Lifting the Wanamaker Trophy was almost as big a challenge as winning it was for Padraig Harrington. (Bleier/Getty Images)
It takes strength to hoist PGA Championship trophy, Harrington knows
After he won the PGA Championship last year, Padraig Harrington was genuinely shocked at how much strength he needed to hoist the mighty Wanamaker Trophy. The best thing about such a heavy trophy, he says, is that no one who lifts it will never forget it.
AKRON, Ohio (AP) -- Padraig Harrington had to play 27 holes in the final round at Oakland Hills last year when he won the PGA Championship. Then came the hard part -- mustering enough strength to hoist the heaviest trophy among major championships.
"Forty-four pounds," he said.
The Masters is easy -- hold out arms, slip into a green jacket. Augusta National also gives its winners a replica sterling of the clubhouse. The U.S. Open trophy is relatively standard and classic in shape. The Claret Jug at the Open Championship is the smallest.
The Wanamaker Trophy awarded at the PGA Championship?
"I was genuinely shocked by the weight when I picked it up," Harrington said. "The only trophy that would compare to that would be the old World Cup trophy, but they don't make them like they used to when it comes to trophies. That is certainly one of the great trophies."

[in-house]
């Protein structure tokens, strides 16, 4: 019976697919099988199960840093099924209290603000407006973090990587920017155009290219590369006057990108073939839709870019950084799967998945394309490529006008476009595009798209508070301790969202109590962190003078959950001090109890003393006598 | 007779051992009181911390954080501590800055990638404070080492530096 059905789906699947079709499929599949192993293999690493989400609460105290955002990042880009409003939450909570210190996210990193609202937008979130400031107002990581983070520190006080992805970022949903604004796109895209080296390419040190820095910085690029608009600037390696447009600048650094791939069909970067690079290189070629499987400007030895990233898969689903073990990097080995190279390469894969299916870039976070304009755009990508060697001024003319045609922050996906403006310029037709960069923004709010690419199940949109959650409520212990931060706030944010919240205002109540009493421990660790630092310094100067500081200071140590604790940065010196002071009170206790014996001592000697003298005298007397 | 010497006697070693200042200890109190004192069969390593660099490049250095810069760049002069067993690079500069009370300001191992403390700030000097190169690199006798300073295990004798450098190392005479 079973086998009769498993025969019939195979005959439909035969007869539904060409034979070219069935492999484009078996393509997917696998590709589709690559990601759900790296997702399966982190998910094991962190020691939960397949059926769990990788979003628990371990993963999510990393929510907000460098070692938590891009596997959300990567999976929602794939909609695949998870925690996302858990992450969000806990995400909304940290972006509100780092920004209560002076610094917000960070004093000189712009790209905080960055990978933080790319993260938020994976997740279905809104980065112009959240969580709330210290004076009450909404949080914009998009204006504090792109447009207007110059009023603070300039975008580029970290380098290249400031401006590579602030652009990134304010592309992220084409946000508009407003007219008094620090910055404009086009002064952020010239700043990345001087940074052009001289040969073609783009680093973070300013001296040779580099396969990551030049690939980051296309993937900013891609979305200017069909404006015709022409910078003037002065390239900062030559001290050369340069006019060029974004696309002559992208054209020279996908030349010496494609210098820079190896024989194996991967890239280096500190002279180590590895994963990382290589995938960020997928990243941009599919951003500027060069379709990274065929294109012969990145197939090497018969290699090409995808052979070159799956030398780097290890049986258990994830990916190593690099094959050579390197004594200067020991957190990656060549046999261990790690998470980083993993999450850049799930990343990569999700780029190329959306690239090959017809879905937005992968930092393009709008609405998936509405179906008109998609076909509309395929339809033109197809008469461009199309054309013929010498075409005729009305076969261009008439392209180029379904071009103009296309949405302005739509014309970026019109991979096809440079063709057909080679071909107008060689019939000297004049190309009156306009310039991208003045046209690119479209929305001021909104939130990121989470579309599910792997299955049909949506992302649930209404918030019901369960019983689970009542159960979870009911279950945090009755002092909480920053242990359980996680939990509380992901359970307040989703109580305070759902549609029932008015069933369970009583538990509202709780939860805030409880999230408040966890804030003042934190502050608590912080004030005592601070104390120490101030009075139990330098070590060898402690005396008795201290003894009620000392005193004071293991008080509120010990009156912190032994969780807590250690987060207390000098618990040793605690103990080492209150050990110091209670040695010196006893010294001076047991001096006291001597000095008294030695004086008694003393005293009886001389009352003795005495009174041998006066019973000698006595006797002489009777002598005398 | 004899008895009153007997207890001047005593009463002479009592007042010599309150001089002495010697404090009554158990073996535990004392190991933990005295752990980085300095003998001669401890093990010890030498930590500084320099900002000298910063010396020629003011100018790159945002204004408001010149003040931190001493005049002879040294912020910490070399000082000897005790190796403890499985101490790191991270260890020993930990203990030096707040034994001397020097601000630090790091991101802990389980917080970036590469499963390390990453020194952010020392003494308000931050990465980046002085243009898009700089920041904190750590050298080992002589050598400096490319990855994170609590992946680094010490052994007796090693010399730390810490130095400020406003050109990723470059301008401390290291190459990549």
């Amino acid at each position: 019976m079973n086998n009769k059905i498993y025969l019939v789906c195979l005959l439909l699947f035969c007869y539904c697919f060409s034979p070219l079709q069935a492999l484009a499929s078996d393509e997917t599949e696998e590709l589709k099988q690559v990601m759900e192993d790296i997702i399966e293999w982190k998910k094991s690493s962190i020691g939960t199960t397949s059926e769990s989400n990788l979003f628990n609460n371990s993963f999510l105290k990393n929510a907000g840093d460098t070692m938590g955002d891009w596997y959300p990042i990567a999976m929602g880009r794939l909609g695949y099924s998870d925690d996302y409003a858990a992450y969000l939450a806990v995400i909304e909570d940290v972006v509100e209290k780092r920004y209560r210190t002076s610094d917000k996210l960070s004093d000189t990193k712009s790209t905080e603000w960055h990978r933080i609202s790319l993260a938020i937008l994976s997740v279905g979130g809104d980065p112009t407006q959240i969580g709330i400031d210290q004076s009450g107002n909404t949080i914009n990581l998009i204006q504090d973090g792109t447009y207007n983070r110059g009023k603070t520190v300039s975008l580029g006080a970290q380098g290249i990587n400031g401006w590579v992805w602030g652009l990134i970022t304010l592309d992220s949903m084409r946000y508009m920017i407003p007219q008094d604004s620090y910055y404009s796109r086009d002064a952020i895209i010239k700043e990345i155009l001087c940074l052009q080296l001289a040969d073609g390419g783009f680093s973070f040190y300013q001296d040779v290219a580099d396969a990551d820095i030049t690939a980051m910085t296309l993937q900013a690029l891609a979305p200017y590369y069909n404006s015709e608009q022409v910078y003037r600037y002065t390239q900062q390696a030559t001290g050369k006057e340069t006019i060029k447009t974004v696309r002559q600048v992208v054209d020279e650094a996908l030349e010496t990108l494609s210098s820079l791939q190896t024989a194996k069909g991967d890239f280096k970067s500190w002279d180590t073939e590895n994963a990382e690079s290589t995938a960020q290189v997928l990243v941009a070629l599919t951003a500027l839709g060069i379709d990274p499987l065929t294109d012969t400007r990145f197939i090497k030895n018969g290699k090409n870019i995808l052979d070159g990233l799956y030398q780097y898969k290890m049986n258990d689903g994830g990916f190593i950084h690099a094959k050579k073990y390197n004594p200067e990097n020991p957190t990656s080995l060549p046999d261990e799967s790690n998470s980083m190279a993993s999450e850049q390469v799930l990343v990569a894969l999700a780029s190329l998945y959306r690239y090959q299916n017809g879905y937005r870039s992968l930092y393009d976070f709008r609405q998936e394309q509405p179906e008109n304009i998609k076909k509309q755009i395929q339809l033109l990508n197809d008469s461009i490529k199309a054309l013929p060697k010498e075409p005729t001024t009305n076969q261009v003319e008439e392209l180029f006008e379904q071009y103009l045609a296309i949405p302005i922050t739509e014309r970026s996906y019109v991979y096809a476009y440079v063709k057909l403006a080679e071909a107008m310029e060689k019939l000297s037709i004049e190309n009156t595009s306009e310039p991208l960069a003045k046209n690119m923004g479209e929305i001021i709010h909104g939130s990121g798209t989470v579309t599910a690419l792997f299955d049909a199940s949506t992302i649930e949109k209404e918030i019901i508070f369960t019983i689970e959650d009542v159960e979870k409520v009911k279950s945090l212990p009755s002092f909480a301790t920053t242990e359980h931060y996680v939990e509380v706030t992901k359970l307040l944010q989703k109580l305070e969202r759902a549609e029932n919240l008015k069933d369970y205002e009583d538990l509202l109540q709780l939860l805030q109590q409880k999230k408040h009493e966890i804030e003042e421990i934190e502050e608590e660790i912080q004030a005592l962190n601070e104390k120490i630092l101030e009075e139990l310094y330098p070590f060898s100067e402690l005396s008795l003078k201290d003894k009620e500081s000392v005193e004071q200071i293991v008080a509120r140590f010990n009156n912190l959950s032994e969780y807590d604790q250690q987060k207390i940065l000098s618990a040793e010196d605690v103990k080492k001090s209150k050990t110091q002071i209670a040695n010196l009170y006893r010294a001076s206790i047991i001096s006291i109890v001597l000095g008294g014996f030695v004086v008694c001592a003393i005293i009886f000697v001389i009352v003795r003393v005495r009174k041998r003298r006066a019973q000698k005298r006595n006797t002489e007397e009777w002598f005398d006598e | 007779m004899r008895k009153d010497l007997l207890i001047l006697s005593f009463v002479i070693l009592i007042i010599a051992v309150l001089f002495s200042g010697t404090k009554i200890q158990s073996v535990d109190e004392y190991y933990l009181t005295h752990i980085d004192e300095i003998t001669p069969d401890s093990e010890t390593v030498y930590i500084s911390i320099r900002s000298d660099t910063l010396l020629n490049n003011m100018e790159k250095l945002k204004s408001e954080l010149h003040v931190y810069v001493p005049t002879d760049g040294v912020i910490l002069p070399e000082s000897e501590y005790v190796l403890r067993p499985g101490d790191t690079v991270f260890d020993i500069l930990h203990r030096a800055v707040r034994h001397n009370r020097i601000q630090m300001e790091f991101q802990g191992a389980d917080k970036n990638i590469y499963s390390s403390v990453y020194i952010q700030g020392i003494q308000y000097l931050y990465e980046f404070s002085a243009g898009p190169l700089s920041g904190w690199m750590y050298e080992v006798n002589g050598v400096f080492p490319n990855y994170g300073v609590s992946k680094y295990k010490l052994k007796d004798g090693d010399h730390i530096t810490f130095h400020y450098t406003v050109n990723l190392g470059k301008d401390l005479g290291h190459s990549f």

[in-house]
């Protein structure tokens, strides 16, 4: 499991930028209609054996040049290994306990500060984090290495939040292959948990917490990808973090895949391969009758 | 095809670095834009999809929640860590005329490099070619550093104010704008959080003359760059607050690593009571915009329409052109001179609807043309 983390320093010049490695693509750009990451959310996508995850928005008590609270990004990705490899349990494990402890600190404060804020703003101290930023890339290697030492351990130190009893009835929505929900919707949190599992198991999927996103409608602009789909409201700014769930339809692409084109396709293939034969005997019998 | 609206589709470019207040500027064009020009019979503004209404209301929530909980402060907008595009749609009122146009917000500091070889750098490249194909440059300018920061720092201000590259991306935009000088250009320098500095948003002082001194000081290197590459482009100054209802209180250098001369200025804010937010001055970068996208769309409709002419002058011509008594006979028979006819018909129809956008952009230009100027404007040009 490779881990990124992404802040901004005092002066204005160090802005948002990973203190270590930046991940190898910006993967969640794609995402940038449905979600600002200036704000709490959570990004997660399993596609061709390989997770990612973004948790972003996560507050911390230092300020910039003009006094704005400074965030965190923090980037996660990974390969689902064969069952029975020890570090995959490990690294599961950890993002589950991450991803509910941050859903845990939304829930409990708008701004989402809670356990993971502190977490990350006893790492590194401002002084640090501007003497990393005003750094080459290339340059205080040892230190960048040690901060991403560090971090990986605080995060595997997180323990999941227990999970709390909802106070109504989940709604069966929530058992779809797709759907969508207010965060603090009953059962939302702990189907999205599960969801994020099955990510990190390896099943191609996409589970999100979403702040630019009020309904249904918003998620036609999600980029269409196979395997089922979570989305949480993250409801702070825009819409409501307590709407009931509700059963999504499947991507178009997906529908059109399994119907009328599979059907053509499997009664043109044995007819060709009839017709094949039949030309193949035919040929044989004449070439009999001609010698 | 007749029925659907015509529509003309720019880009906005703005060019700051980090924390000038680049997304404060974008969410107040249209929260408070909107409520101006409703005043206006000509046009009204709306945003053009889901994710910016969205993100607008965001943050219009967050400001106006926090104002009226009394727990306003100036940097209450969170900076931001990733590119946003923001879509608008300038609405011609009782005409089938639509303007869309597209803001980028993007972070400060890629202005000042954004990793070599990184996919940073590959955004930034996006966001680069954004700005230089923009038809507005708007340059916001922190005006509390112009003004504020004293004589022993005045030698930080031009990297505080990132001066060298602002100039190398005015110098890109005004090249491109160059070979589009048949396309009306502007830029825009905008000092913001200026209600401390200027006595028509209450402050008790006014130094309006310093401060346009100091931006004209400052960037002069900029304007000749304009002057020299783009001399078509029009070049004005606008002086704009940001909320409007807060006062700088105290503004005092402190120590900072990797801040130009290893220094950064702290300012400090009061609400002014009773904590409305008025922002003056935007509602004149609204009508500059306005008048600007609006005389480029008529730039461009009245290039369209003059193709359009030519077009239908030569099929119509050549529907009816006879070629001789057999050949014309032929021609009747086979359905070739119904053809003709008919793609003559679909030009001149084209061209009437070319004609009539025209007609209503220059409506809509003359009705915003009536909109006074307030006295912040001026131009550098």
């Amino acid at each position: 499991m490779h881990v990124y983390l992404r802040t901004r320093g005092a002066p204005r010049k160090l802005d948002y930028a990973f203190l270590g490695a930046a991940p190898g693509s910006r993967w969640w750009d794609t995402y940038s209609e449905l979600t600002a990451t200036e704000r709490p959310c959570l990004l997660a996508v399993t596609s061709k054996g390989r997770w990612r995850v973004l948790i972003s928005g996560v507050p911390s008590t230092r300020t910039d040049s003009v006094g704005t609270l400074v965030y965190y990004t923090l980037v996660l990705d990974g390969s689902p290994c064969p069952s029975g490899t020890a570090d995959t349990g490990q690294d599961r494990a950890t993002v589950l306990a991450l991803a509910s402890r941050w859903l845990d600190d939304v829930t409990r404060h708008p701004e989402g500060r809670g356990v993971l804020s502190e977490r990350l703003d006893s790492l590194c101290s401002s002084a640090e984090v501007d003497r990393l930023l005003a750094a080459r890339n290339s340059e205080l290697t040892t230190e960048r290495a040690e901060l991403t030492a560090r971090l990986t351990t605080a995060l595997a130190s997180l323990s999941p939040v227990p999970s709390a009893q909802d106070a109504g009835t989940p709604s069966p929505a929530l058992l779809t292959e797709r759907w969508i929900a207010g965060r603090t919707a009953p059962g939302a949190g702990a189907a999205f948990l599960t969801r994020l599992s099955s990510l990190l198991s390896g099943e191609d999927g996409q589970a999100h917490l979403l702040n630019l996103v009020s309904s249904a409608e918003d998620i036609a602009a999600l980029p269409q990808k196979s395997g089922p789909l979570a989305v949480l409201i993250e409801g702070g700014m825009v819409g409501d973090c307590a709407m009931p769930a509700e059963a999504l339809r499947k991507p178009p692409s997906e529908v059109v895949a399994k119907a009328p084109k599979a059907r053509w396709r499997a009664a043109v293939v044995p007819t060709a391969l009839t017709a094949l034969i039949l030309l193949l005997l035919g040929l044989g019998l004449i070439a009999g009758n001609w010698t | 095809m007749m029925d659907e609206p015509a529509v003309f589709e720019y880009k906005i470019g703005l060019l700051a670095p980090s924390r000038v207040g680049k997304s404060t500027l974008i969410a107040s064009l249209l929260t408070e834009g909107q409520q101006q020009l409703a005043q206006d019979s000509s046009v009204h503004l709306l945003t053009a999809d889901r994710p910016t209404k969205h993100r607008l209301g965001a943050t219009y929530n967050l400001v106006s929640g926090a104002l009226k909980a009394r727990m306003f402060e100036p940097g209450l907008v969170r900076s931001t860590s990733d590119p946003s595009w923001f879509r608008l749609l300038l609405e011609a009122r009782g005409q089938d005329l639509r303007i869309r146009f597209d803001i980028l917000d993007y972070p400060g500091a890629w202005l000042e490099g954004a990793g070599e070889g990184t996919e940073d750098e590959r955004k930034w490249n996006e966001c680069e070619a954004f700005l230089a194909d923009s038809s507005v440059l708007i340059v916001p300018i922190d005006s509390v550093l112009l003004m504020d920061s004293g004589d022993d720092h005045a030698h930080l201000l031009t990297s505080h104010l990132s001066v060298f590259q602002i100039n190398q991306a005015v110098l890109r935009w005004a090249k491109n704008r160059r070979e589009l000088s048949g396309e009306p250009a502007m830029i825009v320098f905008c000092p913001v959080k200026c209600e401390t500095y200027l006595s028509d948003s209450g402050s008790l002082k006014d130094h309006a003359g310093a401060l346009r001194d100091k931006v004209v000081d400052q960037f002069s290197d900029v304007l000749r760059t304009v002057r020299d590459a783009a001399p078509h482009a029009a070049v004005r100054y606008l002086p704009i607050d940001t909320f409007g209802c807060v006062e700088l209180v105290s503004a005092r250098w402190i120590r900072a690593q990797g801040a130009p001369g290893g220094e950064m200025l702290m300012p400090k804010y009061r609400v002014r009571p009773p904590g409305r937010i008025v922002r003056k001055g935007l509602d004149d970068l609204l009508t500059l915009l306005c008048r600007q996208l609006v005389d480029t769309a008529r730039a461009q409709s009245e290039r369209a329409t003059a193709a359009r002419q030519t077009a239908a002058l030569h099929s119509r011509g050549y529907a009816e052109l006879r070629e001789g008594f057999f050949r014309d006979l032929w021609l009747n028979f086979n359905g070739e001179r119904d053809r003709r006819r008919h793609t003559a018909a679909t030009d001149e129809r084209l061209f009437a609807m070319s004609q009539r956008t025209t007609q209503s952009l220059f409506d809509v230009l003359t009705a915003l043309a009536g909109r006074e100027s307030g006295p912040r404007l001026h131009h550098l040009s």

Not much attention is paid to the weight of a trophy, although it was odd in 2004 to see Vijay Singh, the mighty Fijian, struggle ever so slightly when he won at Whistling Straits.
Remember, major champions often pose for some 10 minutes with the trophy for various photographers.
"Every time I switch sides, people think you're switching sides because you're showing your sponsor," Harrington said, alluding to corporate logos on his shirt. "But no, I'm resting."
Maybe the best measure of its size is what the Irishman did with it when he got home.
"I did manage to get my baby son into the trophy, and got a picture of that," Harrington said. "We fit him into it. He was about 10 months old at the time. He's actually in the trophy."
Harrington said the best thing about such a heavy trophy is that everyone who lifts it will never forget it.